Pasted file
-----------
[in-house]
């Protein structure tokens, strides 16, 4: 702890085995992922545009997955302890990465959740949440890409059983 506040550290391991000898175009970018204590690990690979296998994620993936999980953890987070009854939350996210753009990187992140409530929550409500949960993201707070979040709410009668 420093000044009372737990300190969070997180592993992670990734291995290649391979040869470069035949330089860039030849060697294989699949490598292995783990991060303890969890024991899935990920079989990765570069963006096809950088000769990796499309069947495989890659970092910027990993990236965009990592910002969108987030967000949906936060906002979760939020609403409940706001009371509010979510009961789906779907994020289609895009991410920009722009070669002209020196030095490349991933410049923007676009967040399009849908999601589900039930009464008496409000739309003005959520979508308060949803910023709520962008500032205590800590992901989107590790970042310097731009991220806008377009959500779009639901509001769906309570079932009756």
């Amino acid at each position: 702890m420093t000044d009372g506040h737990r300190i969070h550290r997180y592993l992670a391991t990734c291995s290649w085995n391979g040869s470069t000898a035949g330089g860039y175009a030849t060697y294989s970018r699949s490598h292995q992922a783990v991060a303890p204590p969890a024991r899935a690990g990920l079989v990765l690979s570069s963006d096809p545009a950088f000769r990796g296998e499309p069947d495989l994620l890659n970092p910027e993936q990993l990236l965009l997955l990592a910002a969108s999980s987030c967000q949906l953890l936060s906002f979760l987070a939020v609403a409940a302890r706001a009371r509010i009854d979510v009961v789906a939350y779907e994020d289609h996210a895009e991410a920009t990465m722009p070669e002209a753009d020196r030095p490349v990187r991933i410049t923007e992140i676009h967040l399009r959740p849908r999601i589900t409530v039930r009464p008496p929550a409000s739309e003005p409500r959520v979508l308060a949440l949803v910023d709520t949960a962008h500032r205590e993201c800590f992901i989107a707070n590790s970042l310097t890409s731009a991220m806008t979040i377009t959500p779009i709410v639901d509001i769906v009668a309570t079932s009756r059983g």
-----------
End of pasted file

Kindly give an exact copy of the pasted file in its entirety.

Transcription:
[in-house]
């Protein structure tokens, strides 16, 4: 702890085995992922545009997955302890990465959740949440890409059983 506040550290391991000898175009970018204590690990690979296998994620993936999980953890987070009854939350996210753009990187992140409530929550409500949960993201707070979040709410009668 420093000044009372737990300190969070997180592993992670990734291995290649391979040869470069035949330089860039030849060697294989699949490598292995783990991060303890969890024991899935990920079989990765570069963006096809950088000769990796499309069947495989890659970092910027990993990236965009990592910002969108987030967000949906936060906002979760939020609403409940706001009371509010979510009961789906779907994020289609895009991410920009722009070669002209020196030095490349991933410049923007676009967040399009849908999601589900039930009464008496409000739309003005959520979508308060949803910023709520962008500032205590800590992901989107590790970042310097731009991220806008377009959500779009639901509001769906309570079932009756």
């Amino acid at each position: 702890m420093t000044d009372g506040h737990r300190i969070h550290r997180y592993l992670a391991t990734c291995s290649w085995n391979g040869s470069t000898a035949g330089g860039y175009a030849t060697y294989s970018r699949s490598h292995q992922a783990v991060a303890p204590p969890a024991r899935a690990g990920l079989v990765l690979s570069s963006d096809p545009a950088f000769r990796g296998e499309p069947d495989l994620l890659n970092p910027e993936q990993l990236l965009l997955l990592a910002a969108s999980s987030c967000q949906l953890l936060s906002f979760l987070a939020v609403a409940a302890r706001a009371r509010i009854d979510v009961v789906a939350y779907e994020d289609h996210a895009e991410a920009t990465m722009p070669e002209a753009d020196r030095p490349v990187r991933i410049t923007e992140i676009h967040l399009r959740p849908r999601i589900t409530v039930r009464p008496p929550a409000s739309e003005p409500r959520v979508l308060a949440l949803v910023d709520t949960a962008h500032r205590e993201c800590f992901i989107a707070n590790s970042l310097t890409s731009a991220m806008t979040i377009t959500p779009i709410v639901d509001i769906v009668a309570t079932s009756r059983g």